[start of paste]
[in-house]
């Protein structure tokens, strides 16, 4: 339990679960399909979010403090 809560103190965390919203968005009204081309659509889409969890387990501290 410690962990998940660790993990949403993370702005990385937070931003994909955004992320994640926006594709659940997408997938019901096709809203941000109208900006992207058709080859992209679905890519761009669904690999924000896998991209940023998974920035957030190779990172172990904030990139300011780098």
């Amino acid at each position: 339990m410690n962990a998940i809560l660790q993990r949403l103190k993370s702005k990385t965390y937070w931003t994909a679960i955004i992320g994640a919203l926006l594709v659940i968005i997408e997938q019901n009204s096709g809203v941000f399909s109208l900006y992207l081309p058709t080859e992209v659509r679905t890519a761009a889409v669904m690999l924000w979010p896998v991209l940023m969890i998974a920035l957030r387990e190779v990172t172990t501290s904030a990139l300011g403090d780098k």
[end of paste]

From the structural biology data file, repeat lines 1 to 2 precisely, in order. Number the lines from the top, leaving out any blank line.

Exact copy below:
[in-house]
């Protein structure tokens, strides 16, 4: 339990679960399909979010403090 809560103190965390919203968005009204081309659509889409969890387990501290 410690962990998940660790993990949403993370702005990385937070931003994909955004992320994640926006594709659940997408997938019901096709809203941000109208900006992207058709080859992209679905890519761009669904690999924000896998991209940023998974920035957030190779990172172990904030990139300011780098």